COVID-19 continues to pressure the American healthcare sector in unprecedented ways. Pandemic-related challenges extend to every aspect of health system operations, including the pharmacy. Many hospital and health system leaders are considering how their pharmacies may change as a result. They are considering – what will my pharmacy look like in 5 to 10 years as a result of the pandemic?
Becker's Hospital Review recently spoke with Michael McCarrell, Chief Operating Officer for CPS about the current state of pharmacy operations and what the future may hold after the pandemic abates.
Q: Many of the hospital and health system leaders you collaborate with are consumed with navigating COVID-related challenges. These are preventing them from operating their pharmacies efficiently. Can you elaborate?
Michael McCarrell: Hospitals are more efficient when the moving pieces of their organization are understood — that's the key to optimizing operations. When a hospital experiences optimal flow, patients are scheduled efficiently and teams have clear visibility into the procedures being performed. COVID-19 has added a significant variability to healthcare processes. Patient census levels, as well as the level and type of patient care being delivered, are not reliable. That introduces significant inefficiency inside pharmacy operations.
In addition, the entire health system landscape is experiencing staffing challenges. This places pressure on all ancillary areas, including the pharmacy. Since patient census has been high for months, there's been no break for healthcare workers. We're seeing pharmacy resignations due to the work required to provide the proper level of care. The stress is high, the hours are long, and the number of new people entering the pharmacy field is limited. All of these factors apply additional pressure to pharmacy operational quality.
The supply chain is the other COVID-related challenge that is reducing operational efficiency for health system pharmacies. Over the last 10 years, the healthcare industry has streamlined its supply chain significantly. The pandemic, however, has introduced supply shortages that have destroyed many of these efficiencies. On top of that, the shortage of drivers and delivery people means that delivery times are unpredictable.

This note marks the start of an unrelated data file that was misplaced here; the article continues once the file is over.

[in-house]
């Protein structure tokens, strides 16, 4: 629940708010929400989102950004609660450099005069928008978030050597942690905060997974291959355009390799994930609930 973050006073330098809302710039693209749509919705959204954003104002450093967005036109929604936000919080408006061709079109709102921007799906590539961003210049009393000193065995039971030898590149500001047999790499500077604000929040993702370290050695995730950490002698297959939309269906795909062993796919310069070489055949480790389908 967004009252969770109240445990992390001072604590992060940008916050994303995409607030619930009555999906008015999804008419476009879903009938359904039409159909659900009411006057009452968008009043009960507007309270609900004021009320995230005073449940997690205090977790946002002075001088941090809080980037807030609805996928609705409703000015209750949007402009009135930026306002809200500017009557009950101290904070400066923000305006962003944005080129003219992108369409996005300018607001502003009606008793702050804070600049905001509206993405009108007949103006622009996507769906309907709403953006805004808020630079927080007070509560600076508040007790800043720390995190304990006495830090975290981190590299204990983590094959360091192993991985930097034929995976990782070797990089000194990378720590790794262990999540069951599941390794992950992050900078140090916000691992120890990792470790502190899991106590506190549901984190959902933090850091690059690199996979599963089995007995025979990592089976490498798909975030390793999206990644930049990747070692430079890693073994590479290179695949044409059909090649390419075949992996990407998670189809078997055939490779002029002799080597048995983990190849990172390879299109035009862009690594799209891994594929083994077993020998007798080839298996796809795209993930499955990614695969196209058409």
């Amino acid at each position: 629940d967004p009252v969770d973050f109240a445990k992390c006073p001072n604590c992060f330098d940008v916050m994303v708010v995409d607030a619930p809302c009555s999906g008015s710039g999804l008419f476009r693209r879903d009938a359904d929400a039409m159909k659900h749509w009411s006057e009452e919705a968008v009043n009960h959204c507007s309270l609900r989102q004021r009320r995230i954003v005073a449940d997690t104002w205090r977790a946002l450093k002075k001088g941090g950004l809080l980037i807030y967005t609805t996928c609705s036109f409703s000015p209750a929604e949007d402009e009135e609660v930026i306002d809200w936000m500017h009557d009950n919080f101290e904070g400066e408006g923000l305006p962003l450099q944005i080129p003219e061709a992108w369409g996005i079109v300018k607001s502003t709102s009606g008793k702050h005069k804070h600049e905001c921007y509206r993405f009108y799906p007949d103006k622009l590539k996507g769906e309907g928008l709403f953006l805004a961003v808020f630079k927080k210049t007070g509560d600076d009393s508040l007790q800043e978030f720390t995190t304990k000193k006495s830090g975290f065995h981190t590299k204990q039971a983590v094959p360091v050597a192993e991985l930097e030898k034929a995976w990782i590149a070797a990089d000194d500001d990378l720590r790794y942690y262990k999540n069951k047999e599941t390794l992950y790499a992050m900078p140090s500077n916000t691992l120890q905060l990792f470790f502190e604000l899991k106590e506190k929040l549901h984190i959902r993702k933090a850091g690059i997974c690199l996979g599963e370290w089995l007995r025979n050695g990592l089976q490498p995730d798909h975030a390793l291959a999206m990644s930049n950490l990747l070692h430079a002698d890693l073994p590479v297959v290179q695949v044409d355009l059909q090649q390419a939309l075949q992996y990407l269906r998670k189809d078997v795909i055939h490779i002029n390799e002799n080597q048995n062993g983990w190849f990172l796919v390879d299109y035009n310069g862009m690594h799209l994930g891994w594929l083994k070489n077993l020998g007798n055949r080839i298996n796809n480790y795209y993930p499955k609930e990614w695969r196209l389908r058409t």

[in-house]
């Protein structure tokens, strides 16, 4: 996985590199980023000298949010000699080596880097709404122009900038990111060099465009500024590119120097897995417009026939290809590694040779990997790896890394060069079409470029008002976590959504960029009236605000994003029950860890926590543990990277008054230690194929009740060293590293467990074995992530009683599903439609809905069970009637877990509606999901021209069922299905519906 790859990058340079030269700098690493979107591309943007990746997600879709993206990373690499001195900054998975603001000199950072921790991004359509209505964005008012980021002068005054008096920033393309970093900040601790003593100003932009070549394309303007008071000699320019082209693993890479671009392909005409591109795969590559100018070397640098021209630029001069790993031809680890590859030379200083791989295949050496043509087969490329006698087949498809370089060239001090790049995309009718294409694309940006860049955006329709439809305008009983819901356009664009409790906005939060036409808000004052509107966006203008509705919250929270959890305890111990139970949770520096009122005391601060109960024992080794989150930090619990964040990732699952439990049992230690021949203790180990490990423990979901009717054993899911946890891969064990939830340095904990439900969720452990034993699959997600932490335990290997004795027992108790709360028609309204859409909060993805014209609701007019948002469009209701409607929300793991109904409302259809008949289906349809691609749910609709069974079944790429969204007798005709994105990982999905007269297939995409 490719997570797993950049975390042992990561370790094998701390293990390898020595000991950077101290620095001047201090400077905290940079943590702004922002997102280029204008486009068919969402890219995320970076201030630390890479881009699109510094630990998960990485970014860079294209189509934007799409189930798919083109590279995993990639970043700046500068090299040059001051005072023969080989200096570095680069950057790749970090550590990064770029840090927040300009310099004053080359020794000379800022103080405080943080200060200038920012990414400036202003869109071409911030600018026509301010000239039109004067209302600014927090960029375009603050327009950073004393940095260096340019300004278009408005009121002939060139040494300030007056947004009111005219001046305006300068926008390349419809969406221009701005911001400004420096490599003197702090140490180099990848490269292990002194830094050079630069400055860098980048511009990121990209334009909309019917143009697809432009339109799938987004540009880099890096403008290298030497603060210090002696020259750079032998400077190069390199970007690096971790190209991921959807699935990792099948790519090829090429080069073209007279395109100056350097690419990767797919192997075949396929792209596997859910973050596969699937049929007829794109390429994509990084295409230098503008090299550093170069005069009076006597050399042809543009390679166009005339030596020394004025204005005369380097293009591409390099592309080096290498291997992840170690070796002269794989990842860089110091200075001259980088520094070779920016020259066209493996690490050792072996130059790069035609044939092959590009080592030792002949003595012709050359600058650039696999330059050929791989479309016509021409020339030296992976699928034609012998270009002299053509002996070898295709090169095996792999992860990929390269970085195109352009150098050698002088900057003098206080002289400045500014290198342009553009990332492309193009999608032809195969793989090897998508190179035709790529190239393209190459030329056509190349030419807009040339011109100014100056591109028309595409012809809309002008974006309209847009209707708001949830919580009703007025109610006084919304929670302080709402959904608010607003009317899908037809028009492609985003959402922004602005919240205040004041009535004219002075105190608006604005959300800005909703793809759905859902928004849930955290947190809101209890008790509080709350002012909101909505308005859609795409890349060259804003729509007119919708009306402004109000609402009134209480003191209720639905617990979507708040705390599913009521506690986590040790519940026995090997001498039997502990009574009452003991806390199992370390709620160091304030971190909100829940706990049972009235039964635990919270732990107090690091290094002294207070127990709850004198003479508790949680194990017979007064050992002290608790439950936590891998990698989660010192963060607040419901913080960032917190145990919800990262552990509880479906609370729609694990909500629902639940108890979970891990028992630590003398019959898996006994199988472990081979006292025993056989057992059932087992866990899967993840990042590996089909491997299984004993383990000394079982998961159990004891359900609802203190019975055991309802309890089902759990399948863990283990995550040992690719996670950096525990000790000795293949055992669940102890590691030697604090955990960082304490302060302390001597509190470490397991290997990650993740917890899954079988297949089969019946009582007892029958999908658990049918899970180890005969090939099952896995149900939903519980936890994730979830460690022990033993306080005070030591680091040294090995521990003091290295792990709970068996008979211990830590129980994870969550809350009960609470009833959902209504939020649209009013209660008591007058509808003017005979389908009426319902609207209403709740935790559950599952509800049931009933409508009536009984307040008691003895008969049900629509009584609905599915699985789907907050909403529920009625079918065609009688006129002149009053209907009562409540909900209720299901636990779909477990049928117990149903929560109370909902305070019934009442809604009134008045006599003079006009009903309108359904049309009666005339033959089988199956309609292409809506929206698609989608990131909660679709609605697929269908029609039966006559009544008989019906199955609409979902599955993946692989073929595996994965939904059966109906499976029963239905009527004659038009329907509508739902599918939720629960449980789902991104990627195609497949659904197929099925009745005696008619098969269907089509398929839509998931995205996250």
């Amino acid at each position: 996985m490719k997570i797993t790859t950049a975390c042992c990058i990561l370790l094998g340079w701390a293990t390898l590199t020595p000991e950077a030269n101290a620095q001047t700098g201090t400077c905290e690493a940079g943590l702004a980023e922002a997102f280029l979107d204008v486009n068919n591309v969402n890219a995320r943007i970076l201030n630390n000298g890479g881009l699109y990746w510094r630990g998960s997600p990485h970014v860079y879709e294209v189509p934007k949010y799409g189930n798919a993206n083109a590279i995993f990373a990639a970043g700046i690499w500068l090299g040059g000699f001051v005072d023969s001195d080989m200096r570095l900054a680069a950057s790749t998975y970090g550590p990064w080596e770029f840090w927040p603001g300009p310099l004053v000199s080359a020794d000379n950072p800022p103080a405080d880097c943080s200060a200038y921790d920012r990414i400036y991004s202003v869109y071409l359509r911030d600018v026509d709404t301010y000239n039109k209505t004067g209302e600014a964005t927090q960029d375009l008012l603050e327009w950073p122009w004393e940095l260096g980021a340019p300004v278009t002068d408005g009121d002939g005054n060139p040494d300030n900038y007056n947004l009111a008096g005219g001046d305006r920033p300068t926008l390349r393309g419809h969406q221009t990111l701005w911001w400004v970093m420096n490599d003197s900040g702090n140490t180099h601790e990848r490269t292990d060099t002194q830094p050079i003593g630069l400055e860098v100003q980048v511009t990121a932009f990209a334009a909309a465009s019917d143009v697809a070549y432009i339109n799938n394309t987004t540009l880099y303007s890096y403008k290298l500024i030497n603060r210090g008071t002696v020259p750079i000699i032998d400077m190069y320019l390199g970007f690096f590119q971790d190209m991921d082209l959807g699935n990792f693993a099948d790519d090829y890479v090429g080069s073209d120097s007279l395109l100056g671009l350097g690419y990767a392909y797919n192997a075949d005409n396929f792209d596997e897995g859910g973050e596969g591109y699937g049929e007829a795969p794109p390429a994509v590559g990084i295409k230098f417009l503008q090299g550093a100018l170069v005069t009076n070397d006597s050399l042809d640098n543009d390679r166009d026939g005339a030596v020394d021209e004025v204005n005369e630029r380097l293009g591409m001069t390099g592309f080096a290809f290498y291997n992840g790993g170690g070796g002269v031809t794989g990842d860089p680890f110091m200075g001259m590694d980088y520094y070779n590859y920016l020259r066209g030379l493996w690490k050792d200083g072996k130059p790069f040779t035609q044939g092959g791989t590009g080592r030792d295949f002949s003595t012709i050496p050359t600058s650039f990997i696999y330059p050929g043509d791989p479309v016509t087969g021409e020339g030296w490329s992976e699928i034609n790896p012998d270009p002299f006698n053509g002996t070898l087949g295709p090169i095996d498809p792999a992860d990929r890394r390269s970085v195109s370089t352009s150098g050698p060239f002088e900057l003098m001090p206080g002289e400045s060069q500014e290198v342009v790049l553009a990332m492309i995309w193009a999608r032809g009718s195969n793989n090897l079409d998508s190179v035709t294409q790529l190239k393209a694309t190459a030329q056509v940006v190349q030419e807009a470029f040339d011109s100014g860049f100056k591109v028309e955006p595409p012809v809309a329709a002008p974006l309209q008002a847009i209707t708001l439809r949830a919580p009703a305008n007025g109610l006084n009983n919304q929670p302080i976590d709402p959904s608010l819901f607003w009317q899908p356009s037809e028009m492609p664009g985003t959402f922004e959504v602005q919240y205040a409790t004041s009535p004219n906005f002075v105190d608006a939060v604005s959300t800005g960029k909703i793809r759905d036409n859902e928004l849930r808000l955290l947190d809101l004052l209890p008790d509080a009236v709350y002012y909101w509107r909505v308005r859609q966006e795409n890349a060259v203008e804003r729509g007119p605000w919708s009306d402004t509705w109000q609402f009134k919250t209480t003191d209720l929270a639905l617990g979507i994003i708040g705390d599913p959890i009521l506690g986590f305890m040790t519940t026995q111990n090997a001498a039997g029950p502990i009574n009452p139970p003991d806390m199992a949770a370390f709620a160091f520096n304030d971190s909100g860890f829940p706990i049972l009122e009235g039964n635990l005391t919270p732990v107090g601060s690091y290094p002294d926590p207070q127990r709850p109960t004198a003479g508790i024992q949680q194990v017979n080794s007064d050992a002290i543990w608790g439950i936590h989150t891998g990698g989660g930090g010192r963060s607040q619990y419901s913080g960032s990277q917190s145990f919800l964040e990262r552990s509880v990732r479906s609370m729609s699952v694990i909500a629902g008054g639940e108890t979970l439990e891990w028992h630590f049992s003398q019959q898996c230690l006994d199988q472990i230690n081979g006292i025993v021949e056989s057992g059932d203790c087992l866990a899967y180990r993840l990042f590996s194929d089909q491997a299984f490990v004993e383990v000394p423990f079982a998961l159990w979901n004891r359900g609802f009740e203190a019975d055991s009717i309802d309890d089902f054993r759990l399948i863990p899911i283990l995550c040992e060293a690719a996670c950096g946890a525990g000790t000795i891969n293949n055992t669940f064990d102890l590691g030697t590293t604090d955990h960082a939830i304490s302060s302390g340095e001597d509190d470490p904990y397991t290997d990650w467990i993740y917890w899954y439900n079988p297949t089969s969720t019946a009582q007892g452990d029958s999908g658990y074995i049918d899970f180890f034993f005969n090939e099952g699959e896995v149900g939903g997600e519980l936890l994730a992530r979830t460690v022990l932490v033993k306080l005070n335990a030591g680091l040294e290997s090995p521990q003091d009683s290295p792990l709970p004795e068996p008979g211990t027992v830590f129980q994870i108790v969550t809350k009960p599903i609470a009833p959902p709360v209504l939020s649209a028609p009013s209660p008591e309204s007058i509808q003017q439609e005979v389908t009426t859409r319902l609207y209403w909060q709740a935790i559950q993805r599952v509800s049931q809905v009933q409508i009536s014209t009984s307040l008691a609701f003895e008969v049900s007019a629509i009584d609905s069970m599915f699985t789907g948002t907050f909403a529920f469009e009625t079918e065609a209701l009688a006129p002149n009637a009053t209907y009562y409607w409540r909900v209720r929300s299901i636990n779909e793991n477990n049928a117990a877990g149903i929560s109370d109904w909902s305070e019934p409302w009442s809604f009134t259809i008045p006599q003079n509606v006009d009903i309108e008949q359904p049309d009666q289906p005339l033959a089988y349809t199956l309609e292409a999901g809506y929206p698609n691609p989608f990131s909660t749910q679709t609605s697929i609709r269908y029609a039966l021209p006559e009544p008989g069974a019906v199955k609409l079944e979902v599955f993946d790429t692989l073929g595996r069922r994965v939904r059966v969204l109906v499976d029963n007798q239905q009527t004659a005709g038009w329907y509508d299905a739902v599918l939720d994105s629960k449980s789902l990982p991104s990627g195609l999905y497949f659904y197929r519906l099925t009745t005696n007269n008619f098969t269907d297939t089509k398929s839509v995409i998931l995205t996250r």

Q: You mentioned your partners, in many cases, are challenged to find sufficient, properly qualified staff to meet their workforce needs. Is this a temporary problem or is it a symptom of something larger happening in the market?
MM: I think COVID-19 has accelerated a pre-existing problem. For several years, there has been decreasing participation in key healthcare positions. Although there isn't necessarily a shortage of registered pharmacists in the market, there is a shortage of effectively trained pharmacists who are prepared to provide high-quality care in acute care environments. COVID-19 will create long-term effects in terms of not only the quantity of the workforce, but also the quality. Healthcare administrators and leaders are under a lot of pressure to really look at operations overall and consider how they need to adjust.
Key questions include:
- What will the future of healthcare look like?
- How can organizations do a better job redefining roles and responsibilities to provide high-quality care?